Asset 33: Interpersonal Competence

Learning to walk in other people’s shoes

Most young people know how to make friends. They notice when something bad happens to a friend, and

when someone is acting differently. Empathy—one of the most important social and emotional

skills—doesn’t come naturally to everyone. In fact, learning to walk in another’s shoes is tricky for many

adults. After all, some people are easier to read and understand than others. Young people who strive to

understand their own needs and feelings and know how to appropriately express them are more likely to

respect the needs and feelings of others. Interpersonal Competence is Asset 33 of Search Institute’s 40

Developmental Assets, the qualities, experiences, and relationships that help young people grow up

healthy, caring, and responsible.

Here are the facts

Research shows that young people who have empathy, sensitivity, and friendship skills are more likely to

grow up healthy and avoid risky behaviors, such as violence and alcohol and other drug use. About 45

percent of young people, ages 11–18, say they have empathy, sensitivity, and friendship skills. Family is

the cornerstone of most young people’s lives, but everyone needs friends, too.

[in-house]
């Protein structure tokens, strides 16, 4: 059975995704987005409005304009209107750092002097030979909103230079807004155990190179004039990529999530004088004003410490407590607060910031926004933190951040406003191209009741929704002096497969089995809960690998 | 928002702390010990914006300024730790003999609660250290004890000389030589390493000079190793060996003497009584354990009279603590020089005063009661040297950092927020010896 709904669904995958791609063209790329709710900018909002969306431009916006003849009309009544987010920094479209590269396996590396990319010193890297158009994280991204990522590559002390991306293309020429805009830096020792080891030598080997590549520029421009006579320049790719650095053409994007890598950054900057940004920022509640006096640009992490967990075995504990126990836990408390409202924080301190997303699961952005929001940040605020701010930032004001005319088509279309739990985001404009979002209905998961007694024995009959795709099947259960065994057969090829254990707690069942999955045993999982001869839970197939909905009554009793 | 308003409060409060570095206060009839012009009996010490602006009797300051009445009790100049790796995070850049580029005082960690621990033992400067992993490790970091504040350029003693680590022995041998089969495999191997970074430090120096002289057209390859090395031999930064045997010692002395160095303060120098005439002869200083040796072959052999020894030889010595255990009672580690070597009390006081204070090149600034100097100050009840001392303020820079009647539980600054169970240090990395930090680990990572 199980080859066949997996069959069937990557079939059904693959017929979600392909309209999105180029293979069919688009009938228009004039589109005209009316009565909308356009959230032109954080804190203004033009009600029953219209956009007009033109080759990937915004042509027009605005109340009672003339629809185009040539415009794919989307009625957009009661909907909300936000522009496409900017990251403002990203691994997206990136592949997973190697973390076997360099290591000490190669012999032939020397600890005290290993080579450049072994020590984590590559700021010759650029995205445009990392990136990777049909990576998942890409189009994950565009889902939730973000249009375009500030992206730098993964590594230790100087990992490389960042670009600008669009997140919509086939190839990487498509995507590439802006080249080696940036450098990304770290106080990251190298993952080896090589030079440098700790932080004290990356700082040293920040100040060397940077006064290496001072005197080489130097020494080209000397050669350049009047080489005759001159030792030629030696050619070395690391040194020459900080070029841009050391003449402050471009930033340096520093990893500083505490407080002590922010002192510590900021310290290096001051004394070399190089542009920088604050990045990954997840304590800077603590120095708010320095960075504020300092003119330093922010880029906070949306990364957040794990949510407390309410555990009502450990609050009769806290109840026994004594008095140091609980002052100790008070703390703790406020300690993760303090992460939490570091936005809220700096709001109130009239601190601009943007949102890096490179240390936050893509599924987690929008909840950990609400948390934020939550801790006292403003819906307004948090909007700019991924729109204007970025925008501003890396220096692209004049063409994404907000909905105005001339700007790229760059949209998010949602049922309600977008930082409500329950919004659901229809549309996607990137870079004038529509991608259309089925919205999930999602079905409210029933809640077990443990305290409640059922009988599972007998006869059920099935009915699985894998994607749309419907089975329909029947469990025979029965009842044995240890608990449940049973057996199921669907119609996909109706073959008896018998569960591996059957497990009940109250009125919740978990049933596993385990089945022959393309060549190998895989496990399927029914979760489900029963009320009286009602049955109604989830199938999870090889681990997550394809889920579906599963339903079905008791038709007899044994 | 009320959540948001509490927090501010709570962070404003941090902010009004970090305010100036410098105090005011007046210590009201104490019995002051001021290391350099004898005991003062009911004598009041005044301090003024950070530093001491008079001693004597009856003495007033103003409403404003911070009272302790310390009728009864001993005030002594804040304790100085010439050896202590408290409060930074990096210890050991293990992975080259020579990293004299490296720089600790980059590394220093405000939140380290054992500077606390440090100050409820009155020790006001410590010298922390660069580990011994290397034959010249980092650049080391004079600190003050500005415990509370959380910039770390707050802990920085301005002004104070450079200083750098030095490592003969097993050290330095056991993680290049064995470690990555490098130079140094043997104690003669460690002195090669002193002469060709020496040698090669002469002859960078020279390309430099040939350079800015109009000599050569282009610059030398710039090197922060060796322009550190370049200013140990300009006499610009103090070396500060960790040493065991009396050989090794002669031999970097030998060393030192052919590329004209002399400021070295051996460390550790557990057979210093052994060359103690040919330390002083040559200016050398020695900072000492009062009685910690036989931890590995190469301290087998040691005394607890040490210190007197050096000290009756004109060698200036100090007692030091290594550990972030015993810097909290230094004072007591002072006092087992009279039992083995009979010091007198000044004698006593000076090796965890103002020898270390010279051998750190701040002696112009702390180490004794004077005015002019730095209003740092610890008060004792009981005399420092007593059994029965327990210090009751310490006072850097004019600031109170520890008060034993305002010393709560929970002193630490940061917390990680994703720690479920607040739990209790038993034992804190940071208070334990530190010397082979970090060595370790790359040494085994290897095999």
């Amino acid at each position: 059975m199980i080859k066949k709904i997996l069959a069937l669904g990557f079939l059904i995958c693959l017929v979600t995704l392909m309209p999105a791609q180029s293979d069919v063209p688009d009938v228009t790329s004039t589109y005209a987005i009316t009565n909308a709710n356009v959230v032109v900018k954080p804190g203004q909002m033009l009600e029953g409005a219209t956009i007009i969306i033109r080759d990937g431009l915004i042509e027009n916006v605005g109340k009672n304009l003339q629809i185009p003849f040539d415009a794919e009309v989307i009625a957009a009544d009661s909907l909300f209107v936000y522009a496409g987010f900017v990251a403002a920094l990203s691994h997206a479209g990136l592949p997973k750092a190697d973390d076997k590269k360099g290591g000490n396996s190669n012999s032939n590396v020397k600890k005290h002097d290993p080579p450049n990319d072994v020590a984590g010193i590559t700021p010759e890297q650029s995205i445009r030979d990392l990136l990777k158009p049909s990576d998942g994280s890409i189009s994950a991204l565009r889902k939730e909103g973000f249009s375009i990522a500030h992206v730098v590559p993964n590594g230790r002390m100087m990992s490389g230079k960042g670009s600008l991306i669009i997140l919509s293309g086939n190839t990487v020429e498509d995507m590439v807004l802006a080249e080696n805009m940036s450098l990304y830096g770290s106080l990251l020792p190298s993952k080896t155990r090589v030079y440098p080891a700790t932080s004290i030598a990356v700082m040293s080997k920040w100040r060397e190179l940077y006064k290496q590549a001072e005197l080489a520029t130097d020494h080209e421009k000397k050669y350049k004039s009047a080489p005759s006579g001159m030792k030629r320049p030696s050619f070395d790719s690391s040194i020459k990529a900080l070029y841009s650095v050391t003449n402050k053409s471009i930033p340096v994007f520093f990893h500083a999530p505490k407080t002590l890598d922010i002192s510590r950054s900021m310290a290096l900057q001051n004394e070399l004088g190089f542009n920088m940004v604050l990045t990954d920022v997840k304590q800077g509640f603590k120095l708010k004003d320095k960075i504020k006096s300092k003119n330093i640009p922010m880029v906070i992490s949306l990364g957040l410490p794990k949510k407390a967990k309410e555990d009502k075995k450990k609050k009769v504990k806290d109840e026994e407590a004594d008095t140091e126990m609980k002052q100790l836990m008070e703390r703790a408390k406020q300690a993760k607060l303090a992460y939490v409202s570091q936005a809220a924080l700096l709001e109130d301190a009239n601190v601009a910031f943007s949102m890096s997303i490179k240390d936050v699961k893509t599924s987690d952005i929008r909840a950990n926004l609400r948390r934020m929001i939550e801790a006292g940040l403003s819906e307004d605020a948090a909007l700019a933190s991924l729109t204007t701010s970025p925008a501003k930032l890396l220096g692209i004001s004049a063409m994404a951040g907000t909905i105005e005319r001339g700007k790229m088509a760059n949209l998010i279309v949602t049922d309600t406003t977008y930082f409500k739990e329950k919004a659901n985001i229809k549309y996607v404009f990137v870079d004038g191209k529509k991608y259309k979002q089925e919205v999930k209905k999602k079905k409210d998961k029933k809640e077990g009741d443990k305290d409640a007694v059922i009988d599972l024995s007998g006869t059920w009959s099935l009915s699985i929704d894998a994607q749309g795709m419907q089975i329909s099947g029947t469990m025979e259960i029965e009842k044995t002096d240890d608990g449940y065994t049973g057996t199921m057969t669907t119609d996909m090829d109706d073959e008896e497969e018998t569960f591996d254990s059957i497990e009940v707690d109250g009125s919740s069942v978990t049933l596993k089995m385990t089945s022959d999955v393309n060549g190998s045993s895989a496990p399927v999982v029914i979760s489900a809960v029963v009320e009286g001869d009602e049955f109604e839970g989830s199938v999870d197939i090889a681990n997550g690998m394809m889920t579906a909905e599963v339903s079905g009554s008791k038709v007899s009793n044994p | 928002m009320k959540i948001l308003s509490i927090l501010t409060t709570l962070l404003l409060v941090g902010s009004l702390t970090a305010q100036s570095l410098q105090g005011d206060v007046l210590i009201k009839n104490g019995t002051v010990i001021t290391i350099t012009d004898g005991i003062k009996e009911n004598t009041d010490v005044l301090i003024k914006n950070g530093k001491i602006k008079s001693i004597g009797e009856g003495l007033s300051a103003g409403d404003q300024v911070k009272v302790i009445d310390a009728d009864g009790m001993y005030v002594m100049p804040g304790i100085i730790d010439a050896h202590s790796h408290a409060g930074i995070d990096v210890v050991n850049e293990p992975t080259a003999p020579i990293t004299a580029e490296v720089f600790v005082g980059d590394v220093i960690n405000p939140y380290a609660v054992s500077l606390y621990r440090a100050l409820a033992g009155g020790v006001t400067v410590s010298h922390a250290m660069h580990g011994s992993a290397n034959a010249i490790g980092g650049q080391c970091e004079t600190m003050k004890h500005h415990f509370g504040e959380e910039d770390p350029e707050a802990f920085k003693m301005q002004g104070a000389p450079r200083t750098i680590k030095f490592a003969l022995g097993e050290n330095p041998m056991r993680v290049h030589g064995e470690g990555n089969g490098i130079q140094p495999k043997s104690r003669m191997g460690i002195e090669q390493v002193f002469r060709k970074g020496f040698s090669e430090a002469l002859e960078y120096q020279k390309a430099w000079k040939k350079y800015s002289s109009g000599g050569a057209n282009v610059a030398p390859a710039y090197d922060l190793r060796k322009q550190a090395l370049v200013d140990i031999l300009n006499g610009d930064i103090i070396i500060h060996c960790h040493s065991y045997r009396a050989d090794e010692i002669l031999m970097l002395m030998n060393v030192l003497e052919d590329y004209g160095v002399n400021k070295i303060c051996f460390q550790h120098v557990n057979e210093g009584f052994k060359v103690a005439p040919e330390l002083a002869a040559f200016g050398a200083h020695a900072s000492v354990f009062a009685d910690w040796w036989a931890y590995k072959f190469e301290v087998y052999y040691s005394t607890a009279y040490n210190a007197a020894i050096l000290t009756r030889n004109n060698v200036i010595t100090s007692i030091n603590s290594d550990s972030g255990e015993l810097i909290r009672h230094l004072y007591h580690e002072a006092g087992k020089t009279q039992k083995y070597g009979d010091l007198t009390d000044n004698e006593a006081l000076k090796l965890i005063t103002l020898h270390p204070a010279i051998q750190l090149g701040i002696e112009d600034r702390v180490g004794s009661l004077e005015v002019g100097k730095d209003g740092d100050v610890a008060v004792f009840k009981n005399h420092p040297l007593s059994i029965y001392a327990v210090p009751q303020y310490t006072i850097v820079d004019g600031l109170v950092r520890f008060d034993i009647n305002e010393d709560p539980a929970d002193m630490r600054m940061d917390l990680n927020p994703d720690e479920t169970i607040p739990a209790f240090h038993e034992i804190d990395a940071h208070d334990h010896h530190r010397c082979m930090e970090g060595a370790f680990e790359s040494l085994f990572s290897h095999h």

Tips for building this asset

Interpersonal competence involves a young person’s ability to make friends and develop lasting

relationships, as well as emotional aptitude. That’s the really tricky part. Parents and other caring adults can

help young people learn how to monitor their own expressions of feelings, read other people’s reactions

and feelings (even if they aren’t expressed in words), and adjust social interactions based on the situation.

Building interpersonal competence is a lifelong process, so be patient. Every relationship in a young

person’s life is a chance to grow and learn.

 

Also try this

In your home and family: Welcome your child’s friends into your home. Spend time talking with

them and getting to know them.

In your neighborhood and community: Get to know your neighbors—adults and kids—by hosting

a dinner party, potluck, or holiday gathering. Be sure to include young people in community social

events as much as possible.

In your school or youth program: When new people join your class or program midyear, assign a

young person to show the new person around, introduce him or her to people, and adjust to the new

environment. This will help the new person feel more comfortable making friends. The young

person in the buddy role will also develop greater interpersonal competence!